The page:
Geochemistry and fluid inclusions across a crustal strike-slip Mesozoic fault: insights of fluid-flow / rock interaction in the Atacama Fault SystemRevista : AGU .FALL MEETING
Tipo de publicación : Conferencia No DCC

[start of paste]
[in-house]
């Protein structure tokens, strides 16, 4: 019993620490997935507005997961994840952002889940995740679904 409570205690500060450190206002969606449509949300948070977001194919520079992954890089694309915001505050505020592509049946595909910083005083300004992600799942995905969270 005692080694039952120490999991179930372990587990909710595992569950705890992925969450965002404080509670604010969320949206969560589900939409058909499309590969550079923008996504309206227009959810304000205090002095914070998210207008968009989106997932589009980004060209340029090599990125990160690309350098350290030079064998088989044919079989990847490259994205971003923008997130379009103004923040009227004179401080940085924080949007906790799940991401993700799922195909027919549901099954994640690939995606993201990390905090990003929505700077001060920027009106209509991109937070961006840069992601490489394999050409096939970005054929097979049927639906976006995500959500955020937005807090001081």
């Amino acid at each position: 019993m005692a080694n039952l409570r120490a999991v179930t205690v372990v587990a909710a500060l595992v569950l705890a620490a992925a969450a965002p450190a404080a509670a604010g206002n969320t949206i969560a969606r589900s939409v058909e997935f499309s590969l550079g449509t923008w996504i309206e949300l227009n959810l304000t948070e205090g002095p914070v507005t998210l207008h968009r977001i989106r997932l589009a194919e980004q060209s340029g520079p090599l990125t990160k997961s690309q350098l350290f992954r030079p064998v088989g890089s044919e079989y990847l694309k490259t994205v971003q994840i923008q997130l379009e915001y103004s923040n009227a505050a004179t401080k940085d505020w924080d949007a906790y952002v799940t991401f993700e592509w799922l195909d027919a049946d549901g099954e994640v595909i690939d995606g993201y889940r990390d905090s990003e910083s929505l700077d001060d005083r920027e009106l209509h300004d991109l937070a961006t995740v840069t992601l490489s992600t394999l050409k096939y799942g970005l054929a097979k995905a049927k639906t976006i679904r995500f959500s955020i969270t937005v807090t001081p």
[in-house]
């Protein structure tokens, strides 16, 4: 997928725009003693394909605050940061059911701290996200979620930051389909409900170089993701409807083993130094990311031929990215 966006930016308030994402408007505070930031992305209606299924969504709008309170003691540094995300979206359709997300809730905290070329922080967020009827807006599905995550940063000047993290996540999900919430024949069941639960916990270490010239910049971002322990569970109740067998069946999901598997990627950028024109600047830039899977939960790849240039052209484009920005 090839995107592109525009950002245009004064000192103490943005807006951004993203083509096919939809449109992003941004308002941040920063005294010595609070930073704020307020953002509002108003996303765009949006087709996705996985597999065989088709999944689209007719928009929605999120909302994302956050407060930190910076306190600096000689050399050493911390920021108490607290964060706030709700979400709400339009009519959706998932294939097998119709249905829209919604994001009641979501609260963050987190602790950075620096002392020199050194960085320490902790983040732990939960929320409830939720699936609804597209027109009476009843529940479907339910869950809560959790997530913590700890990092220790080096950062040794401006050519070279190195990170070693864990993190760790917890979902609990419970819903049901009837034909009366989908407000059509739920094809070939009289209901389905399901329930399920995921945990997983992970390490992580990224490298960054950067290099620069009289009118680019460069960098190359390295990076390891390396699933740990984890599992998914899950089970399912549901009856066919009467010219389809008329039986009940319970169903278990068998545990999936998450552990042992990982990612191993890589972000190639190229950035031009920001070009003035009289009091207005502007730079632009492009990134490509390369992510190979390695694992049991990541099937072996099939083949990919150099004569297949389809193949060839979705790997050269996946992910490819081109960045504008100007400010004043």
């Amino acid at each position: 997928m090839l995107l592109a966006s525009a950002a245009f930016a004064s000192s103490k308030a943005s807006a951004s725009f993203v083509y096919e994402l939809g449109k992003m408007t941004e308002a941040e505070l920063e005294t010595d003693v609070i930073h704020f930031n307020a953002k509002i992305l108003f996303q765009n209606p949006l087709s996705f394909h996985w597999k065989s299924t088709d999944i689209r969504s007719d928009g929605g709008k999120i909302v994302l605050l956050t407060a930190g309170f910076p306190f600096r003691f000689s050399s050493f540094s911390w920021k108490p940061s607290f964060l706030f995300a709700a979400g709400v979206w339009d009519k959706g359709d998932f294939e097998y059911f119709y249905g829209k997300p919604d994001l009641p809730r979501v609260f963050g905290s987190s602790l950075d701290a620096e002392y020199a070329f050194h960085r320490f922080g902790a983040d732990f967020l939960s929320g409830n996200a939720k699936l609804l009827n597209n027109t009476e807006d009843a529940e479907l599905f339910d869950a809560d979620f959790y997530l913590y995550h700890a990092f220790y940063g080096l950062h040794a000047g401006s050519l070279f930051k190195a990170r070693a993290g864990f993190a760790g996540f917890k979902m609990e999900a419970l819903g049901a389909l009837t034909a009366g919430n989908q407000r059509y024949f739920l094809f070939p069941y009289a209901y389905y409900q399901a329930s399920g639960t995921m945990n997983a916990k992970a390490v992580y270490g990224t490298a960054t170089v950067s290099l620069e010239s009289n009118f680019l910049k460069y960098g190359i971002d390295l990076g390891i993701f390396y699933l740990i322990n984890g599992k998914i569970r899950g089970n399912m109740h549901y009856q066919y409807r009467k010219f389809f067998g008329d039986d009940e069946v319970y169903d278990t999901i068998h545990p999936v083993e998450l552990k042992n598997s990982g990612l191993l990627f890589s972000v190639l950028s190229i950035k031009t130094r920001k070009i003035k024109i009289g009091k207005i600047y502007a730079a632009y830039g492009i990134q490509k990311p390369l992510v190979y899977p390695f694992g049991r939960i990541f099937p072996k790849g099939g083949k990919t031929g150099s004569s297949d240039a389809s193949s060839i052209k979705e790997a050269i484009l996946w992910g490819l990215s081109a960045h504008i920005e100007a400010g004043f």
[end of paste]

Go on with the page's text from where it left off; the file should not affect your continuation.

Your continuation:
Faults architecture and their permeability related fractures play a first order role in fluid-flowmigration throughout the upper crust. Commonly, the interaction between fluid-flow migration and host rock isreflected as mineral precipitation in a vein mesh and/or as mineralogical changes (alteration) of the host rock. Often,however, the relationship between a fault zone and the fluid-flow passing through it is poorly understood. In order toimprove our understanding of this process we have chosen, as a case study, the Jorgillo Fault (JF), which lies withinthe Atacama Fault System, a trench-parallel large-scale structure developed within Mesozoic rocks of the presentdayCoastal Cordillera in northern Chile.The JF is represented as a ca. 18 km long NNW-SSE, in its southern end, to NW-SE, in its northern part, westwardconcave-shape sinistral strike-slip fault showing a maximum left-lateral displacement of about 4 km and asubvertical dip. The fault cuts through crystalline rocks of gabbric, dioritic and granodioritic composition. The JFcore is composed by a ca. 1 m wide cataclasite zone bounded by two fault gouge zones ca. 40 cm in average whileits minimum damage zone extension, based in field observations, is ca. 2 m wide each side of the core zone.A fault perpendicular transect was mapped and sampled in order to run XRF and XRD analyses of the fault core,damage zone and undeformed protolith. XRF analyses of the rocks revealed that contents of Al and Ca decreasewith increasing Si, while Na increases towards the fault core. Fujita et al. (2012) interpreted similar behavior inanalysis of rocks belonging to the Coloso Fault, which is genetically and spatially related to the JF, as compositionalchanges of plagioclase to albite-rich ones due to chloritic-propilitic alteration processes. In the damage zone, L.O.I.data increase towards the fault core but decrease inside the core in its cataclastic zone. This behavior of L.O.I. datais explained by the presence of H2O-rich clays (and gypsum) in the boundary of the fault core represented as faultgouge zones while in the cataclastic zone, the decrease in L.O.I, is explained by the presence of epidote minerals.XRD analyses show a background chloritic alteration. These preliminary analyses give an insight into the evolution ofthe fault zone in which, at an early stage a cataclasite-rich core is formed and, as deformation continues, a gougeboundedcore is developed. The JF is likely to have had an evolving permeability structure with time with the laterstage development of these gouge-rich zones acting as a fluid-barrier for hydrothermal fluids passing across the JF.Fluid inclusions of two quartz veins within the damage zone were analyzed. The results show primary L-V type FI,no boiling evidence, with a wide range of homogenization temperatures (Th) from 119 to 230 °C with variable lowsalinities of 0,5 9,3 (wt% NaCleq.). This is consistent with fluids found in epithermal systems.